|Sounds like fun. You might want to look into the PAC Tours. They have several options of supported tours. I wish I had the time for it.
|Thanks! Is there a web Site (nm).||Len J|
Aug 29, 2001 4:15 AM
|I would recommend such tours to anyone ...||bianchi boy|
Aug 28, 2001 7:50 PM
|I rode the 400-mile GOBA tour (Great Ohio Bicycle Adventure)in June and similar distance BRAG (Bike Ride Across Georgia)about 17 years ago. These kind of rides are great fun and great way to vacation. What you say about the cumulative effect of long rides, day after day, is the same thing I've found. You really have to pace yourself. By the 3rd or 4th day, you are hitting those low gears quicker and quicker. A couple of other points I would add to your list are:
1. Make sure your bicycle is fully maintained with good tires, tubes, cleaned and lubed chain, and gears adjusted before you leave.
2. Find a tour that is fully sagged, so you don't have to carry anything but your water bottles and seat bag.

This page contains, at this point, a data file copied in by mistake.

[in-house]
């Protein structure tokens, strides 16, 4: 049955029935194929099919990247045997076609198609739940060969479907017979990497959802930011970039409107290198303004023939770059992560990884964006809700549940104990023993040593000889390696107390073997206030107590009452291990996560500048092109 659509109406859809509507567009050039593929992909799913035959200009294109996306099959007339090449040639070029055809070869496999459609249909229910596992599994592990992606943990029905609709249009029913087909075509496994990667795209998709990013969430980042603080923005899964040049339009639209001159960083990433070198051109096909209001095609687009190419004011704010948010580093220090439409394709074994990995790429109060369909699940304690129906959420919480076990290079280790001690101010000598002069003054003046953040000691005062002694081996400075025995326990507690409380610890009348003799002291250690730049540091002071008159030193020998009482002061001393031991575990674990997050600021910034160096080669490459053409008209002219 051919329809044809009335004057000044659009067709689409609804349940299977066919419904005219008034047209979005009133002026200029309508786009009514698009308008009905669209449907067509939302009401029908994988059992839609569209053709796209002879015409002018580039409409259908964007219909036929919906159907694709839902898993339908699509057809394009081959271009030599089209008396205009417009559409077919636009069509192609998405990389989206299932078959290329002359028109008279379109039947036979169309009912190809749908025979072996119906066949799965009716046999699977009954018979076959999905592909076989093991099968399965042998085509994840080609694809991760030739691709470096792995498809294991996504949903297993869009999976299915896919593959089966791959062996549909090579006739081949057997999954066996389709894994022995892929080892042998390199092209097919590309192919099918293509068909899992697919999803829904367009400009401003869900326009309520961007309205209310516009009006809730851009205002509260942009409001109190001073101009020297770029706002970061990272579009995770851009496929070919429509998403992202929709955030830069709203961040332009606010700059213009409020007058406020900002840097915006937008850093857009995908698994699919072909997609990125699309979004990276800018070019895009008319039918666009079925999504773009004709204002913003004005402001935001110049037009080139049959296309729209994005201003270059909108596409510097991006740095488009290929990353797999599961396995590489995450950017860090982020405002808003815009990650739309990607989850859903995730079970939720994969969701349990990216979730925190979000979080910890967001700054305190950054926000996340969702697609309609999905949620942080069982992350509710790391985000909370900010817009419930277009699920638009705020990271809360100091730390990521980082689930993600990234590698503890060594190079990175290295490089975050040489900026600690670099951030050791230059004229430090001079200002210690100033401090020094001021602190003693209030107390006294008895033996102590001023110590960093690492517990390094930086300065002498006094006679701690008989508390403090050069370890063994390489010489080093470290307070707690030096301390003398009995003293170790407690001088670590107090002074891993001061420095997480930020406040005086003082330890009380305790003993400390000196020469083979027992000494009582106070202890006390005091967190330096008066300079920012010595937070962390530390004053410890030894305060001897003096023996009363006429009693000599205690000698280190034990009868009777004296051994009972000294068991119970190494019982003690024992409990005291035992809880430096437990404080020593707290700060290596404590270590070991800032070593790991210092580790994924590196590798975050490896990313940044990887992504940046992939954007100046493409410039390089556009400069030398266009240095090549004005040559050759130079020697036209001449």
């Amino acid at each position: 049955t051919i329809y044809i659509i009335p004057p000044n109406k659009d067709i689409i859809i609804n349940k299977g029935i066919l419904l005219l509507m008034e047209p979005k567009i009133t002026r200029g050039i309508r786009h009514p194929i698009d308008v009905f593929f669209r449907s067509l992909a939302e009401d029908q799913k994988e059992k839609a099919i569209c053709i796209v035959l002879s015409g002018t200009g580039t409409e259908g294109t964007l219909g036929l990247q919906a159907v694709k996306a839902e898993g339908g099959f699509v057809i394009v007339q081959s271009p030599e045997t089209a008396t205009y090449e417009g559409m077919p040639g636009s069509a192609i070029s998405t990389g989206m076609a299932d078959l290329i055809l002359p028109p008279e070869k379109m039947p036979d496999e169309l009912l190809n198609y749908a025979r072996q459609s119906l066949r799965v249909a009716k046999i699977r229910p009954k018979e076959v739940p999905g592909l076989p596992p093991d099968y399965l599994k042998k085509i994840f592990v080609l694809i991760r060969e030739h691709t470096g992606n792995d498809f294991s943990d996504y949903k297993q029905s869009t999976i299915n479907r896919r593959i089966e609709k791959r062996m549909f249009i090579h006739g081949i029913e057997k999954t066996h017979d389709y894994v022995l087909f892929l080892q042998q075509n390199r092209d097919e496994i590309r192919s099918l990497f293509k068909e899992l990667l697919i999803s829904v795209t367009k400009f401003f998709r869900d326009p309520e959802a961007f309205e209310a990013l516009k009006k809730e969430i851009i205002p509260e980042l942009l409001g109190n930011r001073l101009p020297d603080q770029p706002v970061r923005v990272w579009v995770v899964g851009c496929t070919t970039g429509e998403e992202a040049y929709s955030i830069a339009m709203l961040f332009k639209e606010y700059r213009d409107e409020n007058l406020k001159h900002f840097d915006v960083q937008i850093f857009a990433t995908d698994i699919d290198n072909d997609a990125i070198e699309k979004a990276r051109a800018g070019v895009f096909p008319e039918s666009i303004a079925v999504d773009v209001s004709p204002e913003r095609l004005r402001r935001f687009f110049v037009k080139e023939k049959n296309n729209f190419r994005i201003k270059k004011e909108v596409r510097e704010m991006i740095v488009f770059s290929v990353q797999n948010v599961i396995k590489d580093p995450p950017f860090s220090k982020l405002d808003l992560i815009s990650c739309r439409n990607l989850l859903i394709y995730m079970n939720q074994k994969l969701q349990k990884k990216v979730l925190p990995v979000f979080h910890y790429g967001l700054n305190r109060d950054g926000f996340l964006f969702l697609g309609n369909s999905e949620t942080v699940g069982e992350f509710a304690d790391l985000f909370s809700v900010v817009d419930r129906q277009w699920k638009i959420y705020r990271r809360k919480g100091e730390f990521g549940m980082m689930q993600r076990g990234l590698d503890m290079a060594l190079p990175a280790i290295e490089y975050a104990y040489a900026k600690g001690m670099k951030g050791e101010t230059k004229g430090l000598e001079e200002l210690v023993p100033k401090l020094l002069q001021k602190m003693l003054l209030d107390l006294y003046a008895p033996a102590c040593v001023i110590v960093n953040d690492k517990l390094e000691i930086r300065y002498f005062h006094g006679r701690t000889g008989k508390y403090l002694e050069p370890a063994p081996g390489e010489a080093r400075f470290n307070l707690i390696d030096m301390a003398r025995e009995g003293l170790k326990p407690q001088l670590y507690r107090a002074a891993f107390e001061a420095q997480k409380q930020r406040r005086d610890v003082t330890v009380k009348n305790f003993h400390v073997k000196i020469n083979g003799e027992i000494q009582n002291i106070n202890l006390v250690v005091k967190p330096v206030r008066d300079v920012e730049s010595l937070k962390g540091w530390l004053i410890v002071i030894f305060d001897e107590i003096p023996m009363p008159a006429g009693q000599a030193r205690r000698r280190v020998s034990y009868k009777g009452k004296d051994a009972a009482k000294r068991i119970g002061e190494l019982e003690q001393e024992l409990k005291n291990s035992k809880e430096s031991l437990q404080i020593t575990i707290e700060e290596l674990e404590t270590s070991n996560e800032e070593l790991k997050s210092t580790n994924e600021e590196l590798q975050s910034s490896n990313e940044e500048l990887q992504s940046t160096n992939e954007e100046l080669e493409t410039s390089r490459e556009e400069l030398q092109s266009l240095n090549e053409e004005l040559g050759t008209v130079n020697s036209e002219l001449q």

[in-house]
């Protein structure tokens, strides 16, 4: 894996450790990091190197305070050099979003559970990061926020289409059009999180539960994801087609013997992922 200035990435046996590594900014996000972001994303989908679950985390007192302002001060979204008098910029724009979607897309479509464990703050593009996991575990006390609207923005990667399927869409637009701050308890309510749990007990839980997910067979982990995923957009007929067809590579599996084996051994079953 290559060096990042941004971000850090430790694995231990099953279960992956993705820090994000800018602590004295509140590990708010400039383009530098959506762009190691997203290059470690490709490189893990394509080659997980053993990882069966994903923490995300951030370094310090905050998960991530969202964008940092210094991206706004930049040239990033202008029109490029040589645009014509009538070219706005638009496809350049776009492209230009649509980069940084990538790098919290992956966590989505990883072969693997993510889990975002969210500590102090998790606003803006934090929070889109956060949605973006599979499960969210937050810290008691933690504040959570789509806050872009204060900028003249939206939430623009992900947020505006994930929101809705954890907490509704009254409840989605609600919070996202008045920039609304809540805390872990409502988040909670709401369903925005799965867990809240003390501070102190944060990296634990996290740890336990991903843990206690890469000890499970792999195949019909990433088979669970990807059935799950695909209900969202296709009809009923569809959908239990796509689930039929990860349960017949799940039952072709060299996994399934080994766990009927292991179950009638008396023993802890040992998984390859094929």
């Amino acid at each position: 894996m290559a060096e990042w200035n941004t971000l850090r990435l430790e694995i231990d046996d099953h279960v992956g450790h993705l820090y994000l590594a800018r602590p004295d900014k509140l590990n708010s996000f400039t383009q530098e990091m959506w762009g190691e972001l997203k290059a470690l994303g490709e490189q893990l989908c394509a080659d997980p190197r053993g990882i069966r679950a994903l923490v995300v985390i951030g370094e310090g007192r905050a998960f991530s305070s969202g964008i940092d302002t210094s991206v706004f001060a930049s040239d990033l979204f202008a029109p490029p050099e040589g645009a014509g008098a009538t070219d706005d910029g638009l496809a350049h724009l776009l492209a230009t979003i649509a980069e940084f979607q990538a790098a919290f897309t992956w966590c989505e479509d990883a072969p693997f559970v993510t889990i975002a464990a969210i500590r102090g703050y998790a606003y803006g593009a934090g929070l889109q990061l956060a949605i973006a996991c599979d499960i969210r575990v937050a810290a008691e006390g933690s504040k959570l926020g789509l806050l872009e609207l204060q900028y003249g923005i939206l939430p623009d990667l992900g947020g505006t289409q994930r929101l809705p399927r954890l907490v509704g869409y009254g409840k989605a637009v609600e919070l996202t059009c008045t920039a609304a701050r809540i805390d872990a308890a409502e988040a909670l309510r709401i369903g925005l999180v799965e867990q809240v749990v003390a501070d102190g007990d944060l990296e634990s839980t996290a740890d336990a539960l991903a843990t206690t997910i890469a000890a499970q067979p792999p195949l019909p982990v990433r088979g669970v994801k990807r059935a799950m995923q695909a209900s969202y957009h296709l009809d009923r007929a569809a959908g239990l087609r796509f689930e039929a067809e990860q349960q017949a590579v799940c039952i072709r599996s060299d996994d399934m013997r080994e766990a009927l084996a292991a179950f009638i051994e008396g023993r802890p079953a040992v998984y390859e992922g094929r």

3. Don't make it into a race. Take time to smell the flowers, see the sites, take photos, meet other people, stop and look at quirky roadside attractions and little towns, eat at the local restaurants.
4. You might be more comfortable in a motel, but you'll meet more people and have more fun if you camp out along the way.
5. Be on guard, put a mirror on your bike, and watch out for inexperienced riders.
|Good advice!....||Len J|
Aug 29, 2001 4:24 AM
|Only thing that doesn't fit my experience is your #2. This was a fully SAGGED ride but I still needed a larger bag due to dramatic changes in weather in Alaska. Wake up & its 35 degrees, rain and cold wind at some point during every day, By mid afternoon it sometimes was 65 degrees. I needed someplace to put clothes and rain gear as I de-layered.|| |